Parashat Va'ethanan- It’s All Good
Parashat Va’ethanan contains the first paragraph of the Shema, which we recite each day, and this paragraph includes the command, "You shall love Hashem your G-d with all your heart, with all your soul, and with all your might." The Mishna in Masechet Berachot (54) understands this command to mean that one is obligated to bless Hashem for bad fortune just as one is obligated to thank Him for good fortune. We must love Hashem and feel grateful to Him under all circumstances, even when our situation seems bad.
Why must we thank Hashem for misfortune?
Rabbenu Yona, in his commentary to Masechet Berachot, writes that misfortune brings us atonement for our misdeeds. Nobody is perfect, and even the most righteous among us make mistakes for which we need to atone. Achieving atonement through misfortune here in this world is far preferable to having to earn atonement through suffering in the next world. A flat tire, a stock that nosedives, the flu, and even, Heaven forbid, more serious misfortunes are "pennies on the dollar" with which we pay the "debt" we owe for our wrongdoing.
The Rambam, in his commentary to the Mishna, gives another reason for why we need to be thankful for misfortune, citing the famous Rabbinic adage, "Kol Ma D’abid Rahamana Le’tab Abid" – "Everything Hashem does is done for the best." Very often, we experience events which seem disastrous, but later turn out to have been great blessings in disguise. I know personally of several individuals who lost their jobs and were heartbroken and devastated, but then landed other positions which were far more profitable.
The Shema begins with the famous Pasuk, "Shema Yisrael Hashem Elokenu Hashem Ehad" – "Hear, O Israel, Hashem our G-d – Hashem is one." This verse makes mention of both Names of G-d – "Hashem" (the Name of "Havaya"), and "Elokim." The Name of "Havaya" signifies G-d’s kindness and compassion, whereas "Elokim" represents the aspect of strict justice, Hashem’s punishing us and bringing upon us hardship. In this Pasuk we declare that "Hashem" and "Elokenu" are actually one and the same – "Hashem Ehad." Even "Elokenu" is really "Hashem." The difference is only in our perception; we perceive some things as good and others as bad, but the truth is that "Hashem Ehad" – there is only one G-d, who does only goodness.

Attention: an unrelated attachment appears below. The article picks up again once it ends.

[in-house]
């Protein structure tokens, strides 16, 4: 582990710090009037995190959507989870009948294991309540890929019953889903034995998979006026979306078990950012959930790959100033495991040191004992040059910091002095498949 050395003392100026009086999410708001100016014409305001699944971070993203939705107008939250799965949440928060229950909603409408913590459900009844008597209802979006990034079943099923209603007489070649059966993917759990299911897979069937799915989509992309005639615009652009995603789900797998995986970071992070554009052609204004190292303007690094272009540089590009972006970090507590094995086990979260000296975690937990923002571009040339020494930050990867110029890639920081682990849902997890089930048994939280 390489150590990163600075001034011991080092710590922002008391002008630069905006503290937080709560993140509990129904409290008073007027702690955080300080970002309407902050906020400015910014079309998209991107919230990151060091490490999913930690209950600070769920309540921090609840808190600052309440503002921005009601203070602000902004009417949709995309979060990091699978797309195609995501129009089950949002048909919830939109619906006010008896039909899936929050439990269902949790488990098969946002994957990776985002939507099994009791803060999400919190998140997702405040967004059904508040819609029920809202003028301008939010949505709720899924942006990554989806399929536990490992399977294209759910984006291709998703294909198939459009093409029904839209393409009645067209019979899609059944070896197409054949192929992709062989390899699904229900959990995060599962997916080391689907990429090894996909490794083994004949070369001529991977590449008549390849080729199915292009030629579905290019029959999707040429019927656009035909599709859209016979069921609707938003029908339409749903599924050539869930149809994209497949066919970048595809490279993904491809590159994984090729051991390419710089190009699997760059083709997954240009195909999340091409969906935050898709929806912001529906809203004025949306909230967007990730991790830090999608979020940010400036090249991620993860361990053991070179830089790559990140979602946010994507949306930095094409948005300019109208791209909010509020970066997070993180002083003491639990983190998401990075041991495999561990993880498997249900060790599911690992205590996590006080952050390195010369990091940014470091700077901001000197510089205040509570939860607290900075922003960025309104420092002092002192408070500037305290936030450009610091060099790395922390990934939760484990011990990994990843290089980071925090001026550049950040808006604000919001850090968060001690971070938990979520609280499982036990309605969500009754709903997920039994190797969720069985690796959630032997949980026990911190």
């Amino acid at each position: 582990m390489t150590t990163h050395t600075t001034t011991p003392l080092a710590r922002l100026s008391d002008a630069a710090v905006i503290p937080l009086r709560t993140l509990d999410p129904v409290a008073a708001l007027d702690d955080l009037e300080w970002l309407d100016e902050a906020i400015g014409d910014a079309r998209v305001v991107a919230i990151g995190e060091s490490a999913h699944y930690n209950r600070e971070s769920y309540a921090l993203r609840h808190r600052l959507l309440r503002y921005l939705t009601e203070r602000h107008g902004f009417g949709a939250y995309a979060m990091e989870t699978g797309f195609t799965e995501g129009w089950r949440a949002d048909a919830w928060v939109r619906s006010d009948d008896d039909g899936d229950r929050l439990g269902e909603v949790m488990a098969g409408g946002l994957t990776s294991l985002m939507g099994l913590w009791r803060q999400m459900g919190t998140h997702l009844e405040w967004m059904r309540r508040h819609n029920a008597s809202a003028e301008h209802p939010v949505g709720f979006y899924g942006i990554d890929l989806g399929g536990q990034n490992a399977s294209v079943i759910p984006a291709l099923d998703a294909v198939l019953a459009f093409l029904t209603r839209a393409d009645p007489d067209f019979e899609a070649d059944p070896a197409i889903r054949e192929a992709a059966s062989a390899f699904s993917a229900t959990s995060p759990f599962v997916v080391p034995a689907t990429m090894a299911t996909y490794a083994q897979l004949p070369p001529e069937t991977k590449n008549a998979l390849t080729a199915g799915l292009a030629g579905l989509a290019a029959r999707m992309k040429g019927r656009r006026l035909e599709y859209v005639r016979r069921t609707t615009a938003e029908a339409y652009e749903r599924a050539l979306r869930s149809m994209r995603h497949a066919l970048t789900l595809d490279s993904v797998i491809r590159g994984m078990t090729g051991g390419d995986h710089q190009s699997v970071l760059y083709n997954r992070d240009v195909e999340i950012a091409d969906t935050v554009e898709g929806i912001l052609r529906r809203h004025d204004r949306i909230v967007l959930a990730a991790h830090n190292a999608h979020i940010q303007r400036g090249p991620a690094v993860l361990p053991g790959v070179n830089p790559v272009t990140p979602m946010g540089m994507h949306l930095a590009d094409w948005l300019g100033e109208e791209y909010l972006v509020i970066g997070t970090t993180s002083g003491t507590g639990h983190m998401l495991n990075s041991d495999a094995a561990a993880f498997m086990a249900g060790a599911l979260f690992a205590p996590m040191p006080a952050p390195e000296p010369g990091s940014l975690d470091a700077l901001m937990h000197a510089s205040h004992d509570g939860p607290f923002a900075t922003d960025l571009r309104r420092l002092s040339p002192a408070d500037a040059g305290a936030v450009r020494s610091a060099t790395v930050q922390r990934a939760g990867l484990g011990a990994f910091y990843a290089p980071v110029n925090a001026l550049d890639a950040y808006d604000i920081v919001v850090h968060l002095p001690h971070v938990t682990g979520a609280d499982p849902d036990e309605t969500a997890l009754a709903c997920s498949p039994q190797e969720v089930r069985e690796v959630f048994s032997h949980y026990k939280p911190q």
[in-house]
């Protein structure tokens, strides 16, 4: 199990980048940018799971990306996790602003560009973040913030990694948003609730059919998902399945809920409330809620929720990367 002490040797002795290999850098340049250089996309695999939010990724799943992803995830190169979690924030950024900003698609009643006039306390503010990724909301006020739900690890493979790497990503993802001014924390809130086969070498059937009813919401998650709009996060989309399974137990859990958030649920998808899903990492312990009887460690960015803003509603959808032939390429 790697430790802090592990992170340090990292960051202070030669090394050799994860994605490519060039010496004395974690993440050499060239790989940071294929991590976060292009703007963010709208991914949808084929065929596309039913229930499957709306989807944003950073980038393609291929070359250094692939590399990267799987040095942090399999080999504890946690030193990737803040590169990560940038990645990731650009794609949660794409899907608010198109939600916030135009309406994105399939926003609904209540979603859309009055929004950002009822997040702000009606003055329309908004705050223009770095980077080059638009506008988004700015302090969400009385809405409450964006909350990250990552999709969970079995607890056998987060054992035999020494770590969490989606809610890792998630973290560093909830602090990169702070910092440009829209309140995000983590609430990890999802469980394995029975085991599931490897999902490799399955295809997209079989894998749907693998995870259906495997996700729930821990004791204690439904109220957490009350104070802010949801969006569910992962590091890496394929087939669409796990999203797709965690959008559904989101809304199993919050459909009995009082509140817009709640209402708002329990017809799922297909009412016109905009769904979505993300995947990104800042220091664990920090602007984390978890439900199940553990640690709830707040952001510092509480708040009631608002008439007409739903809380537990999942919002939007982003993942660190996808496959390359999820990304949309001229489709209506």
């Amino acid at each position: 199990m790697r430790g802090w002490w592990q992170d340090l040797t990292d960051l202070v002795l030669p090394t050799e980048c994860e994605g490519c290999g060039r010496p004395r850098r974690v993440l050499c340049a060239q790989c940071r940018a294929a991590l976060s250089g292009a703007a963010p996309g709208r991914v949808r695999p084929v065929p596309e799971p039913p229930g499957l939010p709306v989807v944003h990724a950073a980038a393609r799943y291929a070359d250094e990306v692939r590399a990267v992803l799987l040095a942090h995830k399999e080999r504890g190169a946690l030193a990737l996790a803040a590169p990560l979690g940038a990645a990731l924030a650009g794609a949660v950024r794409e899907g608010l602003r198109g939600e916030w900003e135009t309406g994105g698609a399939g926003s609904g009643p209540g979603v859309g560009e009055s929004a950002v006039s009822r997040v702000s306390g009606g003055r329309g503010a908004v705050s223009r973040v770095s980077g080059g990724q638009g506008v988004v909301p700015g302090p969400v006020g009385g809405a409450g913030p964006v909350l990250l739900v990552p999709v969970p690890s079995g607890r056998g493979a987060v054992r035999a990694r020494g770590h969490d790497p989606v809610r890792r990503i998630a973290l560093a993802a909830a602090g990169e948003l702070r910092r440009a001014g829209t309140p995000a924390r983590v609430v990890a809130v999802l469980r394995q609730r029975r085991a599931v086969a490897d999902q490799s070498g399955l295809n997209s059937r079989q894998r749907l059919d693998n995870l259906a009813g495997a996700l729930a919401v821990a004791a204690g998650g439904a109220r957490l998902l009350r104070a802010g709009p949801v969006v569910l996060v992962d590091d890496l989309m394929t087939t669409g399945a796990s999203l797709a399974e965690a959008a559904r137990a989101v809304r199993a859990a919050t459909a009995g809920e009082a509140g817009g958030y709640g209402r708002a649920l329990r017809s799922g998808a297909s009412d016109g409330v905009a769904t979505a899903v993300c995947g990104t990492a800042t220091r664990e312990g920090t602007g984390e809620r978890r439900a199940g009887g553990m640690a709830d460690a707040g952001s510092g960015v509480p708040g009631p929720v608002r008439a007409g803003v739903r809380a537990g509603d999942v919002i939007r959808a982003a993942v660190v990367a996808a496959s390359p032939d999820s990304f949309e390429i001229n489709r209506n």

This is why it is customary to close our eyes when we recite this verse. The world is very misleading. When we look around us, we see a great deal of misfortune and suffering. In order to truly believe that "Hashem Ehad," we need to "close our eyes," to remind ourselves that the misfortune we see is only a mirage, and one day it will become clear that everything Hashem does is for the best.
There is a well-known story of a Hasid who asked his Rabbi to help him build this belief, that everything Hashem does is good. It is so difficult to live with this faith, that even the seemingly unfortunate events that we experience are actually for our benefit, and so this Hasid turned to his Rabbi for help. The Rabbi told the Hasid that there is only one man who can teach him how to reach this level of faith, and that is the famous Reb Zushe of Anapoli.
And so, the Hasid embarked on a trip to visit Reb Zushe. When he arrived at Reb Zushe’s home, he was startled to see that the great Sadik lived in a dilapidated residence, in a state of abject poverty. He knocked on the door, and explained to Reb Zushe that his Rabbi sent him there to learn how to develop the belief that everything Hashem does is good, even when one endures hardship and suffering.
"I’m afraid I cannot help you with that," Reb Zushe apologetically replied. "I’ve never experienced any misfortune in my life. Everything in my life is wonderful."
Of course, this is a very high level which takes many, many years of hard work to achieve. But this is something that we must all work on, each on his or her level. It starts with appreciating everything we have, by focusing on all that is good rather than on what is not, and by recognizing that even that which seems bad will, one day, turn out to have been for the best.
This is the message of the daily Shema – the daily proclamation we make affirming that ultimately there is no distinction between "Hashem" and "Elokenu," because it is all one, and it is all good.